This week saw amendments to the Antisocial Behaviour Crime and Policing Act 2014 come into effect. Police officers now have enhanced powers to take action against rogue landlords, tenants and residents, and can close down properties where drugs are being grown or dealt.
Humberside Police has already used the new legislation to apply for the closure of a suspected drug-dealing hub in Cleethorpes.
According to the Grimsby Telegraph police will present evidence to a district judge at Grimsby Magistrates’ Court this week highlighting the number of calls police have made to the property in Daubney Street, Cleethorpes.
Officers have gathered 56 items of intelligence about the property over the past six months, mostly relating to suspected drug dealing.
Humberside Police Inspector Mel Christie said the property is owned by a private landlord who he claimed has “refused to engage with Humberside Police”.
However, many other landlords will be keen to work with police to prevent drugs, normally cannabis, being grown in their properties.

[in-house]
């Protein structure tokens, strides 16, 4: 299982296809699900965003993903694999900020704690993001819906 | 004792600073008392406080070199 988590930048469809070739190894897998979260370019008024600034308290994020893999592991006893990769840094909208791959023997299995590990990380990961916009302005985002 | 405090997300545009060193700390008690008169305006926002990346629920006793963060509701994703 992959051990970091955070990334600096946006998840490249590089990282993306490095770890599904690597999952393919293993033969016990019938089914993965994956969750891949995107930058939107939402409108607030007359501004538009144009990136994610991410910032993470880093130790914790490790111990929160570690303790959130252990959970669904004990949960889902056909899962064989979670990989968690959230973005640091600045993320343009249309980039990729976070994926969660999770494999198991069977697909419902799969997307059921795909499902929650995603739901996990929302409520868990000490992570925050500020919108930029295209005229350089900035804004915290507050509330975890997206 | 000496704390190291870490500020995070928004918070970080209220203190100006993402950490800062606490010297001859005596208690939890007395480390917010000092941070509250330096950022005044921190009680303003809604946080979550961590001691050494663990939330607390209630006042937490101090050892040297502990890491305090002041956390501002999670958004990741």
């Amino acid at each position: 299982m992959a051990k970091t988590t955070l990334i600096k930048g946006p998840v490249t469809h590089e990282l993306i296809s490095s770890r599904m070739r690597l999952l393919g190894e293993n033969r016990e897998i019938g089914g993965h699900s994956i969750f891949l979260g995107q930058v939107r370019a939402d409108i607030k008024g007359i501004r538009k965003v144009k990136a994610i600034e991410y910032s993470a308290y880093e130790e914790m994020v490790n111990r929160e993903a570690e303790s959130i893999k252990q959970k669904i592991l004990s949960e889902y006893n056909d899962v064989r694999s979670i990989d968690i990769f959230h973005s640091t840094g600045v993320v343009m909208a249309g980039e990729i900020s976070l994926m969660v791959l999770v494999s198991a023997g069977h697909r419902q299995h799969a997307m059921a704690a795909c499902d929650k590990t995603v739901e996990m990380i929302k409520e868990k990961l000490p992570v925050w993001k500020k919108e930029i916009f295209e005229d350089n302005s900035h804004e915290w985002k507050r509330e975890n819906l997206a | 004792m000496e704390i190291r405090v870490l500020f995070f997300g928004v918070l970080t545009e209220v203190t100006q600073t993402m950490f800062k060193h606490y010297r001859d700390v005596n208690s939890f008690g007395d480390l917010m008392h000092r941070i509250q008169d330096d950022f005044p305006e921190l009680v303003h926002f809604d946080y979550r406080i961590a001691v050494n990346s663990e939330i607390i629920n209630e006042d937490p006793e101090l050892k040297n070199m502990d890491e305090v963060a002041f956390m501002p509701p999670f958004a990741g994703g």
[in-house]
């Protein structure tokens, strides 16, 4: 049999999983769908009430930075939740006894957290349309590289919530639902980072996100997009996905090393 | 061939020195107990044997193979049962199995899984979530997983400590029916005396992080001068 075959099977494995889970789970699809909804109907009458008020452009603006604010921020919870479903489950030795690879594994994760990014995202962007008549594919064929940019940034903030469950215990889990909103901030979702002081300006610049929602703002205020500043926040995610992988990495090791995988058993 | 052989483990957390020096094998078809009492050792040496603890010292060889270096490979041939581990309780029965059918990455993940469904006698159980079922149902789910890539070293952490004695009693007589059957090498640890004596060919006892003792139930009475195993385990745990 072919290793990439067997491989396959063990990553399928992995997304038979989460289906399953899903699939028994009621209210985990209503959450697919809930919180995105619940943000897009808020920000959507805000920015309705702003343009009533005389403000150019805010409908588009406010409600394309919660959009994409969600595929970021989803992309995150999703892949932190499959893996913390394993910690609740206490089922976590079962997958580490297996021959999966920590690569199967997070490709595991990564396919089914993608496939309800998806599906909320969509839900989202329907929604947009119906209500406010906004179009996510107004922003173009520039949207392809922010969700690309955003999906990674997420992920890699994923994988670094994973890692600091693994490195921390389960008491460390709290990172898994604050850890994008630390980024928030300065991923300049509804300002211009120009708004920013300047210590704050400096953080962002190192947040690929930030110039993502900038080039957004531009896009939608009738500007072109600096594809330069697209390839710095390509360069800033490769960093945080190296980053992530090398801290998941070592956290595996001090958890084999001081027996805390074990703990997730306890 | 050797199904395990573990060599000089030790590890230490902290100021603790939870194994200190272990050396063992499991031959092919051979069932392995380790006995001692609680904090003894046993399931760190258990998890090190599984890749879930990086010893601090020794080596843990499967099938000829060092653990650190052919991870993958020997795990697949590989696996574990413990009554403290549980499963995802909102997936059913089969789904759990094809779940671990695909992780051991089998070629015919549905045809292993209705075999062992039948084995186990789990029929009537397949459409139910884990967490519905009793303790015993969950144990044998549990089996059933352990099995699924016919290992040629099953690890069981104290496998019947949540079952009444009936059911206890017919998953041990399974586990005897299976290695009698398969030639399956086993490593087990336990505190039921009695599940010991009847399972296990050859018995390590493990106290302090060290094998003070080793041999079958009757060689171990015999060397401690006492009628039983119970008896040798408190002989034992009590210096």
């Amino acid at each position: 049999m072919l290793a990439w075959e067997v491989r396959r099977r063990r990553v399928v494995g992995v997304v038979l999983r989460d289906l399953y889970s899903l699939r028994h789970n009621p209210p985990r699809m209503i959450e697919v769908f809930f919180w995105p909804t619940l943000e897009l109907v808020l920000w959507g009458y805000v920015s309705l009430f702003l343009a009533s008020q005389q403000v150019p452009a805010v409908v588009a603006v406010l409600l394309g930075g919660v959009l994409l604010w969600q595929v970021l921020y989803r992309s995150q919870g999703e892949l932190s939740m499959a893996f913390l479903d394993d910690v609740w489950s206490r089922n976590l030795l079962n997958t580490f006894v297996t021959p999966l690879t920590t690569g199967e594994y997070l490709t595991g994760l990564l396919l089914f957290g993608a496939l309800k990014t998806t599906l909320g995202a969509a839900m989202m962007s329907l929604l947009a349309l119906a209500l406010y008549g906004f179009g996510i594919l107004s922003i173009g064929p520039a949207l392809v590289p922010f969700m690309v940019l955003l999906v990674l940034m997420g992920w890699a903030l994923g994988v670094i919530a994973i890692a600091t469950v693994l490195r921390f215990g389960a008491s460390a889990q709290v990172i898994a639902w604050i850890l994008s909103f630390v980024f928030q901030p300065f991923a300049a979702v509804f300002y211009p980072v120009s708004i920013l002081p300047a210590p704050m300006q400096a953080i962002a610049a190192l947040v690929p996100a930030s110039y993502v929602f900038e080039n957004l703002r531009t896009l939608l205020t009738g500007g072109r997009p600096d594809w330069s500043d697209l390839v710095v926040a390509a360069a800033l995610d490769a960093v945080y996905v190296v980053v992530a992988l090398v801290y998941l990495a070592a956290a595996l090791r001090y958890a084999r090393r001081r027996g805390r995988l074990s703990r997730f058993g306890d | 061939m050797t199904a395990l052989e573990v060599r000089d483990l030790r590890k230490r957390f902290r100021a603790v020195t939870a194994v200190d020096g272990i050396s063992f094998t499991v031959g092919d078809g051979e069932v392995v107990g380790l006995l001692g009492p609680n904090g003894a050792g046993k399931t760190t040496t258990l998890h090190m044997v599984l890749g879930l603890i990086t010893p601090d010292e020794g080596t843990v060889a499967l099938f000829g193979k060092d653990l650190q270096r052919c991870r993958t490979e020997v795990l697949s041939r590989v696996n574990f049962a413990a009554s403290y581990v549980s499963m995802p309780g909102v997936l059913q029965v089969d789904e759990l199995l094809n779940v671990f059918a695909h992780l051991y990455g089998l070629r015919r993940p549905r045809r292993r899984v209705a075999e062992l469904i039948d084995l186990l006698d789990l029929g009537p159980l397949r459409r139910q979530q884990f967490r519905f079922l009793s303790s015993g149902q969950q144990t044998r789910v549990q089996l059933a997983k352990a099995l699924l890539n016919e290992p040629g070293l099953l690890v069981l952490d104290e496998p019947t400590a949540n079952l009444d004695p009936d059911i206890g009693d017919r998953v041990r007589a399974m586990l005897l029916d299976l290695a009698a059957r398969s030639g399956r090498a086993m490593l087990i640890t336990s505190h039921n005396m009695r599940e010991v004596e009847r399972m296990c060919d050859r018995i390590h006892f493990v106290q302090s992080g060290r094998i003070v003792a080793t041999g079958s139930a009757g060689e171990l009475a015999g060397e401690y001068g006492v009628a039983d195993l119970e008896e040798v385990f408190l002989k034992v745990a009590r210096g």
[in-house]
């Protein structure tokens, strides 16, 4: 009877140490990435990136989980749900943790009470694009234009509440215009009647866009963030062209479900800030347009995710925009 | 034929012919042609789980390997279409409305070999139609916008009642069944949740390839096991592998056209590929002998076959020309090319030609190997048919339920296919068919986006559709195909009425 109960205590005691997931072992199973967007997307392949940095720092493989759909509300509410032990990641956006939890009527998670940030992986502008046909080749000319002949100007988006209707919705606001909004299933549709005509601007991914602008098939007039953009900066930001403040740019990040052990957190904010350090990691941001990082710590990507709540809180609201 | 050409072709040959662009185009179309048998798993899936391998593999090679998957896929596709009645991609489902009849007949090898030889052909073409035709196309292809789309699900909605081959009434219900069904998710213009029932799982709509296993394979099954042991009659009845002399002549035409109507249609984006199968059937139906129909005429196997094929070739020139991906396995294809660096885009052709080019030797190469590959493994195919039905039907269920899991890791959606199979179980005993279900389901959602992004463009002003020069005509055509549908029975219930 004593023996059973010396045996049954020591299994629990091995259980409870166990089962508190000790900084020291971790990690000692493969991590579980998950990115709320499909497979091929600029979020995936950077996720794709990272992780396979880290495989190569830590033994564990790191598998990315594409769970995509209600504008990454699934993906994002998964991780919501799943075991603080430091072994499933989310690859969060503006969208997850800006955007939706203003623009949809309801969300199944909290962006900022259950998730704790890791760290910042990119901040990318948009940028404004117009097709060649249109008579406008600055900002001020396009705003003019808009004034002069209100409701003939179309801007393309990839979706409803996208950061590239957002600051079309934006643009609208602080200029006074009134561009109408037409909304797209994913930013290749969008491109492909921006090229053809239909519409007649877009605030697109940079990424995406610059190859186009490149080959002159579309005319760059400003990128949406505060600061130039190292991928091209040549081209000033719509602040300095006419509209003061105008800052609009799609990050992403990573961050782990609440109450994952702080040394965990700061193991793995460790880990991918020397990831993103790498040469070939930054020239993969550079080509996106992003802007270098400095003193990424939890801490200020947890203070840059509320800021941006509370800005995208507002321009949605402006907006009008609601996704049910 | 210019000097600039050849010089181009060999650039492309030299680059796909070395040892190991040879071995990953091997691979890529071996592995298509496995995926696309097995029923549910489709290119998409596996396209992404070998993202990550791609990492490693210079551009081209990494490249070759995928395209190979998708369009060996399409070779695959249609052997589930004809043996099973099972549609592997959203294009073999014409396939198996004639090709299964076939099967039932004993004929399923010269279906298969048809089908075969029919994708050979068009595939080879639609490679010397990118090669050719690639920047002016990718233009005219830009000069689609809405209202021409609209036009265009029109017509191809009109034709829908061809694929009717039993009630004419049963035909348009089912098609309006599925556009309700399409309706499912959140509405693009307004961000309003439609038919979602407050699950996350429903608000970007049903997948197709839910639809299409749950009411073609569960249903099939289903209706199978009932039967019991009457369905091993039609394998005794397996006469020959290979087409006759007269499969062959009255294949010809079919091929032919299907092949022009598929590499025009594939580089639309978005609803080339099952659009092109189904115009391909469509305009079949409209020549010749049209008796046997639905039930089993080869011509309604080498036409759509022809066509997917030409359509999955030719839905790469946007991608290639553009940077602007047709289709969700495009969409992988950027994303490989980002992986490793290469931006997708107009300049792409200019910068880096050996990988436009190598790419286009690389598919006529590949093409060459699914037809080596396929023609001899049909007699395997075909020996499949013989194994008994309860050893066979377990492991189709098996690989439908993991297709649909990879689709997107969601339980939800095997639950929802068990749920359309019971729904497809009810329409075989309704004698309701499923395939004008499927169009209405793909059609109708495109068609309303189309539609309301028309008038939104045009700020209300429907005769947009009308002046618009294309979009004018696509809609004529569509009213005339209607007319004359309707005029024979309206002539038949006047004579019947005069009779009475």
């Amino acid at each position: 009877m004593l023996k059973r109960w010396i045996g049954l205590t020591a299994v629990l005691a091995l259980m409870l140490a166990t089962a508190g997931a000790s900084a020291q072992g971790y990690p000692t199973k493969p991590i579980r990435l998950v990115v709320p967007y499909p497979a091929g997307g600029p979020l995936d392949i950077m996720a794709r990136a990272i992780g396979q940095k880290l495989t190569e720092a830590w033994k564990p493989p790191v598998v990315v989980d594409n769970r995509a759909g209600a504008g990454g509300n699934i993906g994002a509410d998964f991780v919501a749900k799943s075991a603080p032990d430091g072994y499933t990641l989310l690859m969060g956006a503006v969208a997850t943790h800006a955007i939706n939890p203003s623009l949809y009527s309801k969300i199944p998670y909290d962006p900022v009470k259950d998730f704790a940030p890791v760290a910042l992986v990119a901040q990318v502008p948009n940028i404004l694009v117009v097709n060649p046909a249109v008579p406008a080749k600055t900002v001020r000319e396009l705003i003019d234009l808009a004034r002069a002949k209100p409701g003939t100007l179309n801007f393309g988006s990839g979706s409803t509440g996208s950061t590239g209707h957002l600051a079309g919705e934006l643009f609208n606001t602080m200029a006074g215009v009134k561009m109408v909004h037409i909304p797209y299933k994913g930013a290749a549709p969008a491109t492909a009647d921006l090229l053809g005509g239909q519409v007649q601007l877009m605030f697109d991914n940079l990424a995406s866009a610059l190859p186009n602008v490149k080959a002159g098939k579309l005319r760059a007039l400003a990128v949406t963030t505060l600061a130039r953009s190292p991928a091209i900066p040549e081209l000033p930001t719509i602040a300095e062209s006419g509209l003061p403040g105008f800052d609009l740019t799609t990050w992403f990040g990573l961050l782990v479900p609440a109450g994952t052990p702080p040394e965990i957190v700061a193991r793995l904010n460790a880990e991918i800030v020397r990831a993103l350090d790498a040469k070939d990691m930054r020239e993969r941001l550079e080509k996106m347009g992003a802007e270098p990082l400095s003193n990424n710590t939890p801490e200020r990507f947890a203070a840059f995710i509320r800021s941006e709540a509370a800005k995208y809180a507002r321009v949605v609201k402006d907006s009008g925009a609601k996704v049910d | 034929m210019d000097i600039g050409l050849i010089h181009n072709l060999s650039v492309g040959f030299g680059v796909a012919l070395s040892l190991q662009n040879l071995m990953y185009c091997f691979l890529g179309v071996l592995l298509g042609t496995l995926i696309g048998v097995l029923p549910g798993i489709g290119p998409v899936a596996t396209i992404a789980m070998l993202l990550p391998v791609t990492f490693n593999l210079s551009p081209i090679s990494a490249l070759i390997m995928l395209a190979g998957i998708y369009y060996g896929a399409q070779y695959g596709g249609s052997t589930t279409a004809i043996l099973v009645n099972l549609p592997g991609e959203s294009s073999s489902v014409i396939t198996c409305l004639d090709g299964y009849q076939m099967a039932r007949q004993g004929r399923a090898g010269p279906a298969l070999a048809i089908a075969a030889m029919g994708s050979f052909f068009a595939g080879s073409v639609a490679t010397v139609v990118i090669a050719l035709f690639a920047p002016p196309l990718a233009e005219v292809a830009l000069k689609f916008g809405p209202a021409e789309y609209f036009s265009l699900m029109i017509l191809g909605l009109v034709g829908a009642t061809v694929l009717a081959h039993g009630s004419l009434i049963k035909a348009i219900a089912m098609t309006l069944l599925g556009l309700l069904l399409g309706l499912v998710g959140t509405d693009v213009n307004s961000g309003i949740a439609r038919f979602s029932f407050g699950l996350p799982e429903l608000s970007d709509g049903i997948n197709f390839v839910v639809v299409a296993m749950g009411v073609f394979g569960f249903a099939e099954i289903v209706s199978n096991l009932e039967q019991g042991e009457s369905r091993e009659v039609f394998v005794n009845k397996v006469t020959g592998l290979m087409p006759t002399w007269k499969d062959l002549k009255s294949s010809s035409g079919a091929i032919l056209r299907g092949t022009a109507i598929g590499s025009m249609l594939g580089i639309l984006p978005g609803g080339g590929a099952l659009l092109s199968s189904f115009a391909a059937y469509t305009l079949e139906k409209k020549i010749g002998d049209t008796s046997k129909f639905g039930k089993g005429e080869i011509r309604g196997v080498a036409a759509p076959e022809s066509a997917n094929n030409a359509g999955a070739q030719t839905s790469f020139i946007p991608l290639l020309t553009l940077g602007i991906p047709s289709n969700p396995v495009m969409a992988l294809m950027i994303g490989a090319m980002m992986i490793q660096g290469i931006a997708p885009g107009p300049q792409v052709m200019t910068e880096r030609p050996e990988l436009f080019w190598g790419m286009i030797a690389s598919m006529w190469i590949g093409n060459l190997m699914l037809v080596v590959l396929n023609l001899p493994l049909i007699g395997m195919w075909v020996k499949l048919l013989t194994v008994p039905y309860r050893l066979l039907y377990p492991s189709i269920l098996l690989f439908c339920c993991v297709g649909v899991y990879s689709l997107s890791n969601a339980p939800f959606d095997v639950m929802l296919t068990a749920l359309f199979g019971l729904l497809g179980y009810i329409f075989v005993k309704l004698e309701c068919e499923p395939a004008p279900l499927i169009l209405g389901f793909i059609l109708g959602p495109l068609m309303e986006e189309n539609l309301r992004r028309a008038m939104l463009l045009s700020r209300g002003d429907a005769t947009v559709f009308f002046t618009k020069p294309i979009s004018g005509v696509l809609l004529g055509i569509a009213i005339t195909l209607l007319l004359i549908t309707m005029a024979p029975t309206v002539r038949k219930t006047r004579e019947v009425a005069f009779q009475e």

Karl Knipe, of both Metropolis Surveyors and Kings Lettings, says drugs in rental properties are an ongoing problem – but there are a number of precautions landlords can take to lessen the chances of being affected.
“Landlords need to use an agent who will carry out regular inspections while self-managing landlords should inspect the property themselves. Make sure the tenant is referenced and you have rent guarantee insurance,” he said.
“One thing landlords should be wary of is if they issue a tenant an inspection notice and the tenant won’t agree a date. Ideally we’d have a national register of bad tenants – who are involved in drugs on don’t pay the rent – but that’s not allowed.”
Other tips from the National Landlords Association (NLA) include being wary of tenants who offer six months’ rent up front – it could be a sign the tenant wants to be left alone to engage in illegal activity.
Landlords should also look out for a strong smell of air fresheners to disguise the smell of drug production, a sudden jump or fall in electricity bills, high humidity in the property and evidence of possible rewiring.
A report in The Daily Telegraph told of a landlord whose property suffered £56,000 worth of damage due to tenants growing drugs – only to then find out he wasn’t insured.
The couple in Devon let their house while working abroad but after two years the tenants stopped paying the rent. After the landlord evicted them he discovered the house had been used to grow cannabis and the high levels of heat and humidity had caused extensive damage. However, he wasn’t insured as he only had standard, not specialist landlord, home insurance.
The case acts as a stark reminder for landlords to have the correct cover and be aware of any policy exclusions.